Converting from Propane to Induction

Discussion in 'General Brewing Discussions' started by Nosybear, May 8, 2018.

  1. Nosybear

    Nosybear Well-Known Member

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    I just converted from gas to electric (induction). Will report back once I can get a couple of brews under my belt. I have two units: The small one (1,800 Watt) will heat water from tap temperature (mid-50's) to a rolling boil in about 85 minutes. Being the alpha geek I am, I took time and temperature readings along the way, did curve fitting to the scatter plot and here's the time vs. temperature curve for four gallons of water in an uninsulated, thin-walled kettle:

    View attachment 3013

    Using this, I know if my wort is about 150 degrees, I can expect a full boil in 45 minutes (85 mins-40 mins). Less if I simply let the wort run out into the burner on top of the cook top. My other is a 3,500 Watt unit - I haven't tested it with my large kettle.
     
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  2. jeffpn

    jeffpn Well-Known Member

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    Your link has a permission error.
     
  3. philjohnwilliams

    philjohnwilliams Well-Known Member

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    I have been thinking about making the switch to induction as well, I will be following this thread closely. If the 1800w unit is your small one, can I assume the larger is a 3500w?
     
  4. Trialben

    Trialben Well-Known Member

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    no permission nosey.
     
  5. Hawkbox

    Hawkbox Well-Known Member

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    I've thought about that too, but I don't have the power in my garage to support it and my wife is not going to be on board with me moving stoves or dryers to brew. I just got a second kettle for my HLT and I may wire in a 1500W element for heating the strike water. Put it on a timer and let it heat up before I get going.
     
  6. Nosybear

    Nosybear Well-Known Member

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    Sorry for the permission error. Will post later, it's just a time-temperature curve, no big deal. Once I get the brews going, I'll post some pics of the "system" in action.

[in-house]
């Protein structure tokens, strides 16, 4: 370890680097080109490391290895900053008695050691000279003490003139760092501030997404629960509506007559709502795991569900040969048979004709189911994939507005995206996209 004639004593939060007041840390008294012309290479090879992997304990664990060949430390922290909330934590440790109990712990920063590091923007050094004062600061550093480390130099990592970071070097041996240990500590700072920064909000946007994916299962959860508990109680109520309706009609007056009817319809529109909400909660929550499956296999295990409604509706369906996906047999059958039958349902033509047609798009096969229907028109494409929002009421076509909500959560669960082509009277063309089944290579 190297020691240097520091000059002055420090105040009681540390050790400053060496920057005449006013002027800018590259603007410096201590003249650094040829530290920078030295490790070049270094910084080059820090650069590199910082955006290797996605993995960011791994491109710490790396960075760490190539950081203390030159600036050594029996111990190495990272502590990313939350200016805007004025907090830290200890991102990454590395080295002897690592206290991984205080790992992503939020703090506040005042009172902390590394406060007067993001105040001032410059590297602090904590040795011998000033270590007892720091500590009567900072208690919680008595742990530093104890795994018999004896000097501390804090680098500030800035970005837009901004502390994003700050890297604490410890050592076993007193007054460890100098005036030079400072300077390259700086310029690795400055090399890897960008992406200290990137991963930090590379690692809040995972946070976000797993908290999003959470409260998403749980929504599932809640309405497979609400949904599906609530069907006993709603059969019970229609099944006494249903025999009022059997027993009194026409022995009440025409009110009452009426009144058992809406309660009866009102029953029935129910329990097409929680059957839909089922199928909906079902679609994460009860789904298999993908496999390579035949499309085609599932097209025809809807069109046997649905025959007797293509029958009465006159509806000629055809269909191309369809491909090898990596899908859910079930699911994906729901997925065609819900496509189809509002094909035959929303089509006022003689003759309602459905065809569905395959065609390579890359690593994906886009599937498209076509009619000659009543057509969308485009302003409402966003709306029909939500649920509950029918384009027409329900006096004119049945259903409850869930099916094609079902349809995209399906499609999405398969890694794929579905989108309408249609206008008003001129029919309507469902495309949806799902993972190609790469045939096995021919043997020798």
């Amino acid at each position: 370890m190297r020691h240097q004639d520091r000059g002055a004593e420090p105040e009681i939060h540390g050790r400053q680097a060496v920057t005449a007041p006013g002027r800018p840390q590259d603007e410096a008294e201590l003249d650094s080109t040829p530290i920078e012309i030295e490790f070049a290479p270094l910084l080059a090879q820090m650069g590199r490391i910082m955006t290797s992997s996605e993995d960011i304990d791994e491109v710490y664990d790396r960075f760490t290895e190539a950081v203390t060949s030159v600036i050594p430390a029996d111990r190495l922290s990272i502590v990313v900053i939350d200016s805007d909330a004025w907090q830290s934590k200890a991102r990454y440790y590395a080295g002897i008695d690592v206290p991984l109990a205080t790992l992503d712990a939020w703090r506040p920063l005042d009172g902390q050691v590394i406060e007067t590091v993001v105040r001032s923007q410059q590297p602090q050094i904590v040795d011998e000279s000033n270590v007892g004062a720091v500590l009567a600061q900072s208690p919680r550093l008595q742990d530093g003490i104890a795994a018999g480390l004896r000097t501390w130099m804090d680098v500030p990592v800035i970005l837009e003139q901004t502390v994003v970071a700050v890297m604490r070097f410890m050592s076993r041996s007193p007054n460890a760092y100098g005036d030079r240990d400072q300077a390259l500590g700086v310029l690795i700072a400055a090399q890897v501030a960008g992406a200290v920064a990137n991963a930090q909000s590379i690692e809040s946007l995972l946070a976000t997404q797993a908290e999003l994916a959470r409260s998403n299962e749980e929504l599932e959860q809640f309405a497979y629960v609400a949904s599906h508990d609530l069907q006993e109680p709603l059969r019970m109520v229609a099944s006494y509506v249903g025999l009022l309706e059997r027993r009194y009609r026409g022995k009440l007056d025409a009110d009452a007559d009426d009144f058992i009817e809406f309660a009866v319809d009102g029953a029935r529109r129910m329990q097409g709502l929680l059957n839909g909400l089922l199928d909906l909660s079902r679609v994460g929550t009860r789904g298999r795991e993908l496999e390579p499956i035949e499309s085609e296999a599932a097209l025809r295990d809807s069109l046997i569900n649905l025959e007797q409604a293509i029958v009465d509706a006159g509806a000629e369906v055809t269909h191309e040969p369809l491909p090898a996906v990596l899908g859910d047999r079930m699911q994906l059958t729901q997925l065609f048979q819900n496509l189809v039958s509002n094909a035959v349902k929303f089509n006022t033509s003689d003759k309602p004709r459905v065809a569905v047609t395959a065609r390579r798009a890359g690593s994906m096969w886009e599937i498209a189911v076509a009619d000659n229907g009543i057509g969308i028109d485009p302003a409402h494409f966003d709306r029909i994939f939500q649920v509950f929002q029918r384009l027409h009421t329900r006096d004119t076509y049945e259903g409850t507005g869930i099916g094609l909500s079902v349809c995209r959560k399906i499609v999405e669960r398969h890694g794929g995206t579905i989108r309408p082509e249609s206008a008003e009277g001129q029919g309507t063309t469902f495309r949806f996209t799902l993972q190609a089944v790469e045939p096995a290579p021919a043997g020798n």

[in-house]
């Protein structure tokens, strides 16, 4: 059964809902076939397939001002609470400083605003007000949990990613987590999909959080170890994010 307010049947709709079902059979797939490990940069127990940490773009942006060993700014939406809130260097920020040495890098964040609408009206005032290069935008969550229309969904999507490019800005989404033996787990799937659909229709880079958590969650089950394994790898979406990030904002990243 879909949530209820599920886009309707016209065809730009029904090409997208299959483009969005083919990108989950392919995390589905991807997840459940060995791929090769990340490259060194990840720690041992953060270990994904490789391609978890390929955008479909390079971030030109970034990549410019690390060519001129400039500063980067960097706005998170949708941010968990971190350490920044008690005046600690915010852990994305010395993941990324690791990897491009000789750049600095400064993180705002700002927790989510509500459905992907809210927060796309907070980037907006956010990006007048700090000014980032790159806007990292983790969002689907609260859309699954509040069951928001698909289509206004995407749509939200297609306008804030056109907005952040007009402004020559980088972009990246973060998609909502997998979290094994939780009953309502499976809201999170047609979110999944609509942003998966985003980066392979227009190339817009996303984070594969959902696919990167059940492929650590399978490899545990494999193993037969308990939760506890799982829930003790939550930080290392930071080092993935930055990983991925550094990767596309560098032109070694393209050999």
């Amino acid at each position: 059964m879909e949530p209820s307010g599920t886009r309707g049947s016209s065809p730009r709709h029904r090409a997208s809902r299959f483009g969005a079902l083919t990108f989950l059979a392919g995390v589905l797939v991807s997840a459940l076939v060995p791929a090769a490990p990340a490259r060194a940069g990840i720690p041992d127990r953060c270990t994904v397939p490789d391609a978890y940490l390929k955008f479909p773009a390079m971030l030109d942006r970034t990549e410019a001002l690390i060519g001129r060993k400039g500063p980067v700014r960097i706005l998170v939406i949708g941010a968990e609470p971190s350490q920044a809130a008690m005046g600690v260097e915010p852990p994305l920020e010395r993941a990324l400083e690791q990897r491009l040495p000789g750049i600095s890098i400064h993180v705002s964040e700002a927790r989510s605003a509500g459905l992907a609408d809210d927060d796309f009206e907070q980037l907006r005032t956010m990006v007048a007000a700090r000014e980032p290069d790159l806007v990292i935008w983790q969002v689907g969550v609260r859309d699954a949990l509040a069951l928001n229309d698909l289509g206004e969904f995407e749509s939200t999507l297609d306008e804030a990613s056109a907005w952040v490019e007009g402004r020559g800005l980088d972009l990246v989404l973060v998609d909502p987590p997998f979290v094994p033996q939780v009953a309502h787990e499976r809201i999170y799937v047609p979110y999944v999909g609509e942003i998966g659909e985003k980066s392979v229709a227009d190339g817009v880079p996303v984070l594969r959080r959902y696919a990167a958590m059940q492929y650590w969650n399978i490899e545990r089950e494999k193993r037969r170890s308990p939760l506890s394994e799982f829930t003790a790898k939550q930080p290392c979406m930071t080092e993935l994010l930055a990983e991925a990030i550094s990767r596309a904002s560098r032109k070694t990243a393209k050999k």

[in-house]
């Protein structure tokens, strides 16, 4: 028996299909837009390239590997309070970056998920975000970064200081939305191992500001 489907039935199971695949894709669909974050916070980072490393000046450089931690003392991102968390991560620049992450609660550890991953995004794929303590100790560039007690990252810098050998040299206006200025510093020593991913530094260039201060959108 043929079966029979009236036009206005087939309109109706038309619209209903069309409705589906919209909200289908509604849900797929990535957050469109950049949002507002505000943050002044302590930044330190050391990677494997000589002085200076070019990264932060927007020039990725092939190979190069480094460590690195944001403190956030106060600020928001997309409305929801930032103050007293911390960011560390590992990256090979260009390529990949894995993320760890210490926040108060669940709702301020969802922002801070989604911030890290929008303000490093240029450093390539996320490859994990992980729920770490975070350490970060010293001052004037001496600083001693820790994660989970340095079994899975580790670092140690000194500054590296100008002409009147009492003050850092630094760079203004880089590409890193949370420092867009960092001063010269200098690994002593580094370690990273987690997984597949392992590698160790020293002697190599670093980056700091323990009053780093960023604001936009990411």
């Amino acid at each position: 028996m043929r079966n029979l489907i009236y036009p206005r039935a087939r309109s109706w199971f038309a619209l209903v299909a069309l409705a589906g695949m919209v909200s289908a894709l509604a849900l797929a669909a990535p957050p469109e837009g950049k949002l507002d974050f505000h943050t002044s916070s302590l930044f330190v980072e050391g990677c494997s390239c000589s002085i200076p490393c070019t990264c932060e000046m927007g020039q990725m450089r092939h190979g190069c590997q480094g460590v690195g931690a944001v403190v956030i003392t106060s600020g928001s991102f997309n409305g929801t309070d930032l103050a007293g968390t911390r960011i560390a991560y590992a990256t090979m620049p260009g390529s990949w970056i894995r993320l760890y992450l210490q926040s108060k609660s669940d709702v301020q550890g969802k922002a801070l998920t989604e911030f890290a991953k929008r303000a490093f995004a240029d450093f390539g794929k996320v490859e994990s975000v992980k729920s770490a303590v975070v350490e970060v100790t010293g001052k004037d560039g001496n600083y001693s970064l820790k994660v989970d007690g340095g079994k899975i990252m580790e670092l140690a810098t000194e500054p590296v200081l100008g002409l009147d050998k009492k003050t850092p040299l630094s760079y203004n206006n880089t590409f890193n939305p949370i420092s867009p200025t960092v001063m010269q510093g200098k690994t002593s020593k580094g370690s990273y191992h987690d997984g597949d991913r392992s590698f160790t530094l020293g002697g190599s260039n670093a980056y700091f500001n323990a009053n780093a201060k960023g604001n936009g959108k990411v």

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  7. Nosybear

    Nosybear Well-Known Member

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    Got the stuff to do a 1554 clone (three gallons) to test out the induction rig. As to the Time/Temp curve, trying again....

    upload_2018-5-8_21-0-13.png
     
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  8. Hawkbox

    Hawkbox Well-Known Member

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    I ended up with a 1800W induction burner and my small 3 gallon pot will work with it. So I could do dedoctions and what not but I'm not entirely sure I care enough to do them. Everything I read seems to indicate that's not really necessary with modern grains.
     
  9. Nosybear

    Nosybear Well-Known Member

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    I agree, mostly, that decoction is not necessary with modern malts. There are exceptions but they're more stylistic or flavor related than converting the malt. The 1800 W burner is for three-gallon batches and heating stuff outside of the main boil (you mentioned decoctions). The 3500 W burner is for 6-gallon batches. I can do a full boil for the three gallon batch in my five gallon pot, the one that produced the curve above. I have another, insulated 5-gallon pot I have yet to test (insulated with Reflectix - since the heat is directly applied to the bottom, I don't have to worry about it melting or burning). I'll also have to etch volumes into the other pot before testing.
     
  10. DanC

    DanC Active Member